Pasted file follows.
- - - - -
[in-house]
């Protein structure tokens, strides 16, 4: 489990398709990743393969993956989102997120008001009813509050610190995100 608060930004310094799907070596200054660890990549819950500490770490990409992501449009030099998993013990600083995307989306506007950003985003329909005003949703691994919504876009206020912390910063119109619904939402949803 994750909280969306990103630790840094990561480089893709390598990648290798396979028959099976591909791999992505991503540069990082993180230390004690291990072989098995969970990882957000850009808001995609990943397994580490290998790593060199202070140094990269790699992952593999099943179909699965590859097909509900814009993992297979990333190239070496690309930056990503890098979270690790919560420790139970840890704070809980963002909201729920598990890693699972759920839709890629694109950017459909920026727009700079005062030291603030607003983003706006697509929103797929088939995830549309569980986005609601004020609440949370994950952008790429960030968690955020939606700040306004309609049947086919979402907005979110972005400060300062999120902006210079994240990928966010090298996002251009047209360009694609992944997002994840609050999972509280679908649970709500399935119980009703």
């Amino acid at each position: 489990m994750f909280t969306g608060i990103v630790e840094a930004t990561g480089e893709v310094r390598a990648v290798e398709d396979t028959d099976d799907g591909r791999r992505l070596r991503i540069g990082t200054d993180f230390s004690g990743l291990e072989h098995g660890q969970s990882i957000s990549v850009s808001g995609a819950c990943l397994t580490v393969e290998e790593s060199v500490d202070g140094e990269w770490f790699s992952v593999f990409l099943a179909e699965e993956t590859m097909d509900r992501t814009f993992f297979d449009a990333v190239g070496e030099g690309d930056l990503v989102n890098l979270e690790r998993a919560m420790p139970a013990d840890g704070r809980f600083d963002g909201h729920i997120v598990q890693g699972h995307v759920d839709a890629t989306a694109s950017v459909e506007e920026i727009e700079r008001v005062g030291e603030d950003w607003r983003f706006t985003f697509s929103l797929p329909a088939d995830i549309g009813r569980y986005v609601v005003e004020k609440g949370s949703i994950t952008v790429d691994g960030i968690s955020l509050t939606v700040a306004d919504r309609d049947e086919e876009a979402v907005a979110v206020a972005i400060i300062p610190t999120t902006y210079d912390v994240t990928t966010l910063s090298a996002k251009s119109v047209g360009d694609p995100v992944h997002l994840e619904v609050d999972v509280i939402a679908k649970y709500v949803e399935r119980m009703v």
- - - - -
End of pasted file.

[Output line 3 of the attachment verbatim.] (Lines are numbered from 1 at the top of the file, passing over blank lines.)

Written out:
């Amino acid at each position: 489990m994750f909280t969306g608060i990103v630790e840094a930004t990561g480089e893709v310094r390598a990648v290798e398709d396979t028959d099976d799907g591909r791999r992505l070596r991503i540069g990082t200054d993180f230390s004690g990743l291990e072989h098995g660890q969970s990882i957000s990549v850009s808001g995609a819950c990943l397994t580490v393969e290998e790593s060199v500490d202070g140094e990269w770490f790699s992952v593999f990409l099943a179909e699965e993956t590859m097909d509900r992501t814009f993992f297979d449009a990333v190239g070496e030099g690309d930056l990503v989102n890098l979270e690790r998993a919560m420790p139970a013990d840890g704070r809980f600083d963002g909201h729920i997120v598990q890693g699972h995307v759920d839709a890629t989306a694109s950017v459909e506007e920026i727009e700079r008001v005062g030291e603030d950003w607003r983003f706006t985003f697509s929103l797929p329909a088939d995830i549309g009813r569980y986005v609601v005003e004020k609440g949370s949703i994950t952008v790429d691994g960030i968690s955020l509050t939606v700040a306004d919504r309609d049947e086919e876009a979402v907005a979110v206020a972005i400060i300062p610190t999120t902006y210079d912390v994240t990928t966010l910063s090298a996002k251009s119109v047209g360009d694609p995100v992944h997002l994840e619904v609050d999972v509280i939402a679908k649970y709500v949803e399935r119980m009703v």